The narrative begins with the introduction and characterization of the eponymous heroine Emma Woodhouse and gives background information on the family, as well as some of the major characters to be, to an addressee:
‘Emma Woodhouse, handsome, clever, and rich, with a comfortable home and happy disposition, seemed to unite some of the best blessings of existence; and had lived nearly twenty-one years in the world with very little to distress or vex her. […] he was very much disposed to think Miss Taylor had done as sad thing for herself as for them, […].’ (pp 5-7)1
As we can see, the narrator purposefully communicates this information about the setting, the protagonist and the other characters. Though, as the story unfolds, much of the plot is developed through discourse between the characters, we find she2 never shies away from actually guiding the addressee to a certain insight or making a humorous remark, which are addressed directly at the reader, whenever this is necessary. Due to this distinct narrative voice, the narrator can be characterized as overt (Jahn 2005). In consequence, we are aware of her presence throughout the novel - though sometimes more, sometimes less, this undoubtedly adds to the development of a relationship between narrator and reader. Furthermore, we can quickly ascertain that the narrator is not present as a character in the narrative itself, but rather describes characters and relates incidents which happen to them. As the incipit above shows, characters and actions are referred to in the 3rd person pronoun singular or plural; at no point in the narrative does the narrator refer to herself; she has no part in the action related, plot-promoting sentences. Following a distinction proposed by Genette (1980), the narrator can, therefore, additionally be described as heterodiegetic. As the narrator is not part of the story, she can, consequently, choose to assume omniscience, which she displays in many instances - she moves in and out of characters’ minds, provides background information, as the quoted passage above, once more, shows, and, at times, subtly foreshadows subsequent events. Yet, it is important to state that she does not actually ever exercise these omniscient capabilities to the fullest.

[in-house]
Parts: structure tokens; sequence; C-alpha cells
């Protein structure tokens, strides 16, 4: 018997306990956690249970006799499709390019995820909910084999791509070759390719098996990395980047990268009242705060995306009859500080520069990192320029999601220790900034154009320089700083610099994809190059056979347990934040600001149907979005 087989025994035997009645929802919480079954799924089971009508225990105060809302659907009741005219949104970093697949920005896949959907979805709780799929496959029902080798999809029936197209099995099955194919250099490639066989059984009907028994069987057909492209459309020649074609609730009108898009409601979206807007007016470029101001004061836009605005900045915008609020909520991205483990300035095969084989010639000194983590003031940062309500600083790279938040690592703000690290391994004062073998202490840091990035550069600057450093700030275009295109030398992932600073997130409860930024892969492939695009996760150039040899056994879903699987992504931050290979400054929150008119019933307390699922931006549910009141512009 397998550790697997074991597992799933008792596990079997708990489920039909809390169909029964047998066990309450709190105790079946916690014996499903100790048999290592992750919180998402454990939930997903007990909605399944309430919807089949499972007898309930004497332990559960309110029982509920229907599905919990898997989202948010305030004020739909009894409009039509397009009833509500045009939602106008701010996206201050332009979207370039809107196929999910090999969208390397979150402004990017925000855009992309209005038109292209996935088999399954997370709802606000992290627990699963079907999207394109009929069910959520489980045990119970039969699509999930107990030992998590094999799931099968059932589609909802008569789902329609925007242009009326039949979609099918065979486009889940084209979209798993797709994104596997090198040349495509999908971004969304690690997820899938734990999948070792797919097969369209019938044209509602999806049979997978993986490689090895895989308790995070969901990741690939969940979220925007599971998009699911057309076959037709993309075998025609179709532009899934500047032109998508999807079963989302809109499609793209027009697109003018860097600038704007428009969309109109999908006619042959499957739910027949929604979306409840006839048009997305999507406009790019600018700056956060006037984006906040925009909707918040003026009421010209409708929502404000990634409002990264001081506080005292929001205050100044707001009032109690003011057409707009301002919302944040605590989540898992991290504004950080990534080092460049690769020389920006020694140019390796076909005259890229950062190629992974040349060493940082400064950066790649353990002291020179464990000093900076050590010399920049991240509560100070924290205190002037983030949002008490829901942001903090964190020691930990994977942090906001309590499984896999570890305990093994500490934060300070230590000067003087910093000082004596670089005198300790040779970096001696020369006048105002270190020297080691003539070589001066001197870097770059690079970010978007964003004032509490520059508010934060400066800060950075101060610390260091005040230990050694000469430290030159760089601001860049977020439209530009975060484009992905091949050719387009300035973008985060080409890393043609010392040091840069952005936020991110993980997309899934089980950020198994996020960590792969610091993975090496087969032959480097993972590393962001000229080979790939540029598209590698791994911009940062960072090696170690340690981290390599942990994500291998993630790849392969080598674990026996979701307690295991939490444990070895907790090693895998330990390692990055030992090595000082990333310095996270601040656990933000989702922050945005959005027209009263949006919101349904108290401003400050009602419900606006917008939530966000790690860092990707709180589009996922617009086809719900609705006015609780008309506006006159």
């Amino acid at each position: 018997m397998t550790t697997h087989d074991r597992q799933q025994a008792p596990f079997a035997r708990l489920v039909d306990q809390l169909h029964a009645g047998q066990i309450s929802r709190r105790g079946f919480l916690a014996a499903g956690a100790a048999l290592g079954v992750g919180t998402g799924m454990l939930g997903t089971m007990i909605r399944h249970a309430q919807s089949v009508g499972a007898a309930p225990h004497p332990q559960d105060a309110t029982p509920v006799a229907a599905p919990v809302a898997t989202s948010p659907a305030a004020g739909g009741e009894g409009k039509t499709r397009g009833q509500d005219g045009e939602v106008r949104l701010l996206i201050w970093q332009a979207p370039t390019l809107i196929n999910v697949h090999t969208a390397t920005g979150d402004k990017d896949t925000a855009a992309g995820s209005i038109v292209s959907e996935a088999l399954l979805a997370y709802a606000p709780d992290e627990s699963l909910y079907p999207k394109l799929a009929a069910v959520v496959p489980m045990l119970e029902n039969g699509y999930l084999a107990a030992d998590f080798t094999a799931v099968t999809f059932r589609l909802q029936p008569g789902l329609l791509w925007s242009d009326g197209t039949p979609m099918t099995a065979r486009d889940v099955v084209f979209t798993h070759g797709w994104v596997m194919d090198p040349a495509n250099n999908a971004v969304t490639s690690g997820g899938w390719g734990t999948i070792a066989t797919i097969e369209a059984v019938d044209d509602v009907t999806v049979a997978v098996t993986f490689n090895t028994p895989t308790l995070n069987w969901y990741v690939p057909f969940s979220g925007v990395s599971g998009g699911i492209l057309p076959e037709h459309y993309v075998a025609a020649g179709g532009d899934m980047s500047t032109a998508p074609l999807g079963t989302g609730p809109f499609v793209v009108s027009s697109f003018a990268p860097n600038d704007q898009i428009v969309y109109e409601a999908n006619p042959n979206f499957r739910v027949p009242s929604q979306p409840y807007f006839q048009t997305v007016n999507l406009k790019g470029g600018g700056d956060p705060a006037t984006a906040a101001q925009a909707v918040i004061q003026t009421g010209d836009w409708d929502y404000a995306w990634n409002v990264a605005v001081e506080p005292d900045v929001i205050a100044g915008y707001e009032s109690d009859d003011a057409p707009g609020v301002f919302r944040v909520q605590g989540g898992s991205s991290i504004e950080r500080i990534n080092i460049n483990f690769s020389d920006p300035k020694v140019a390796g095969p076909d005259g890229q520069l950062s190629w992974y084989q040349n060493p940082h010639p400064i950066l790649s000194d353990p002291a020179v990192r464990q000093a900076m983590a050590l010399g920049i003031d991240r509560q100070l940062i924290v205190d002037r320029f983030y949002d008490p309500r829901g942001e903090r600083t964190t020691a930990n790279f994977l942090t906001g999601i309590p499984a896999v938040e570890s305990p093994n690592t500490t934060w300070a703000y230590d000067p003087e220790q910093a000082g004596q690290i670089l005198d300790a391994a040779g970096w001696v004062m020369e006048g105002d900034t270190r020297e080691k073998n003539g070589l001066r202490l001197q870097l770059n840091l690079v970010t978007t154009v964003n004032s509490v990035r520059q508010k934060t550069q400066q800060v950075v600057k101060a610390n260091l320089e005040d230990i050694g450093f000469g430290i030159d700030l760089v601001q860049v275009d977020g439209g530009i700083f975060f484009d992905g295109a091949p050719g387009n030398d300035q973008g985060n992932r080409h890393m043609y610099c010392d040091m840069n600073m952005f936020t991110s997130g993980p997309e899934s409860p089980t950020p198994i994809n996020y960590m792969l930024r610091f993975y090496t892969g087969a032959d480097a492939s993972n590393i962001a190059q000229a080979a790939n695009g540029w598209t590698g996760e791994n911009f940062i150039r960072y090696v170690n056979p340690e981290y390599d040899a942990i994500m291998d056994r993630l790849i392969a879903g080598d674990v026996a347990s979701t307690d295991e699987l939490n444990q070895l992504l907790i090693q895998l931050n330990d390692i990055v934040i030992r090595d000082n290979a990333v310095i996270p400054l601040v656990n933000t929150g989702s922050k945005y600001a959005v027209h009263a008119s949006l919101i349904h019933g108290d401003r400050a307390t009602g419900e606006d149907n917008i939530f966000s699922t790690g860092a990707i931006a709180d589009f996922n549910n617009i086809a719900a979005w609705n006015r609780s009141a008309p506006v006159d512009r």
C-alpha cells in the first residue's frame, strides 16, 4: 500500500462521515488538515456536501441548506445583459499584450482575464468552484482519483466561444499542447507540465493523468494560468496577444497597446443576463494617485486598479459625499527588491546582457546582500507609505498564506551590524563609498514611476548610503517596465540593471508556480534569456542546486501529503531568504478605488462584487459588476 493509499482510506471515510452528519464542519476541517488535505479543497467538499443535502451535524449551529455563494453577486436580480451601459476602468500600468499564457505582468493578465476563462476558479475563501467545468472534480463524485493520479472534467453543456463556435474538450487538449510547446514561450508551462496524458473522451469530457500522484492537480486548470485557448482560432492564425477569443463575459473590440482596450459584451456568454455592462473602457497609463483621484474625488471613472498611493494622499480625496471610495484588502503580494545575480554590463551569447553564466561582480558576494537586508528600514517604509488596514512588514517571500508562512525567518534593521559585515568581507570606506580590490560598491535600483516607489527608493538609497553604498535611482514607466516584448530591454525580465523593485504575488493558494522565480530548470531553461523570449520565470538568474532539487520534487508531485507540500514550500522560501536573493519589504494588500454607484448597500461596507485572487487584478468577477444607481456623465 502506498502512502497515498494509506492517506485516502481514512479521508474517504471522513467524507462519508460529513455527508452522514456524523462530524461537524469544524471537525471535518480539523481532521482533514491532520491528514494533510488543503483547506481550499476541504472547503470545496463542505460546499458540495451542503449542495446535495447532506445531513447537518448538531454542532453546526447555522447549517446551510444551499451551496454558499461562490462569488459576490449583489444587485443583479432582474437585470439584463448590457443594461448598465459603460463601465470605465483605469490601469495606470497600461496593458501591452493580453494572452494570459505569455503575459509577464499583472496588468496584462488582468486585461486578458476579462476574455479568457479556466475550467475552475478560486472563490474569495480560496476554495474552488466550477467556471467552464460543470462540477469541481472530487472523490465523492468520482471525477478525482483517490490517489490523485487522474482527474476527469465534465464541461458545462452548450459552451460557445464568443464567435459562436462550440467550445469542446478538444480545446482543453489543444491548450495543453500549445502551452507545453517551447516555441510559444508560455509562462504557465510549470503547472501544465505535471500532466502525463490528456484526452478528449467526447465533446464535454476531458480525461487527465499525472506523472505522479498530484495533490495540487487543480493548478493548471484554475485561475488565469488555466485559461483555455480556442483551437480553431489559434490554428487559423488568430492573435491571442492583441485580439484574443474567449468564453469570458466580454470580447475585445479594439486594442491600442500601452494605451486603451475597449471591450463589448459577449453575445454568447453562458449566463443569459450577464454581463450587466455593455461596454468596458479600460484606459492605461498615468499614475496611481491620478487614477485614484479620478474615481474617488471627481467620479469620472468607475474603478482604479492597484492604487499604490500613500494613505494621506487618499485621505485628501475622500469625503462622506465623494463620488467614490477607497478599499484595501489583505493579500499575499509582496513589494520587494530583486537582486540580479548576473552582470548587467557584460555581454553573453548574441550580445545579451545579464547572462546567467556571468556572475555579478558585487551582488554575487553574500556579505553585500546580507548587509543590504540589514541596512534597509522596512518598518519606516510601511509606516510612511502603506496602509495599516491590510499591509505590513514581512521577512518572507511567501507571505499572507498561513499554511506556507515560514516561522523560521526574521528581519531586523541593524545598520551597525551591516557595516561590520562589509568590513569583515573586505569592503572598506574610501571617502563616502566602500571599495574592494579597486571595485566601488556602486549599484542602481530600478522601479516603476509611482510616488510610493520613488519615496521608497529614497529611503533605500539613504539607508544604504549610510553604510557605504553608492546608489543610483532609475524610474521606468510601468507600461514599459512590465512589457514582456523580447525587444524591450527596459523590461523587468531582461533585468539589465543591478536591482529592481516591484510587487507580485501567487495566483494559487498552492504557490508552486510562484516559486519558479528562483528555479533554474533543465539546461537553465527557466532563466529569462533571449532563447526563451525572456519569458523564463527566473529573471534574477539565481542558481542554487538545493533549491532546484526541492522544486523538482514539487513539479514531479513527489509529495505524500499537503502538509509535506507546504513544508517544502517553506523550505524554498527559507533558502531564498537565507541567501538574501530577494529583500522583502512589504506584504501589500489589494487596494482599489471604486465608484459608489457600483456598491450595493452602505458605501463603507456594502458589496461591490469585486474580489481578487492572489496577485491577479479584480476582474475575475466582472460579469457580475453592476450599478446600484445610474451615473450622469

Subsuming these traits of the narrator, we can consequently, though at a basic level, characterize the narrative situation in Emma as an authorial narrative (Jahn 2005). Yet this definition by no means suffices to account for the differentiated reading experience provided in Emma - it is rather more complex. Therefore, we will now reflect upon how Austen employs this authorial narrator.
3. Employing omniscience
As I determined above, the narrator in Emma can be characterized as heterodiegenetic so she can choose to possess certain knowledge privileges. It is quite noticeable how the narrator chooses to employ this omniscience to effectuate suspense. One manner, in which she exercises her abilities, is shown in the delicate foreshadowing of events. The reader is confronted with this omniscience, fairly early on. Once again, allow me to draw attention to the incipient sentence:
1 All references to the core text are quoted from the same edition of Emma, listed in the bibliography
2 As it cannot be determined otherwise, I will refer to the narrator throughout as ‘she’ etc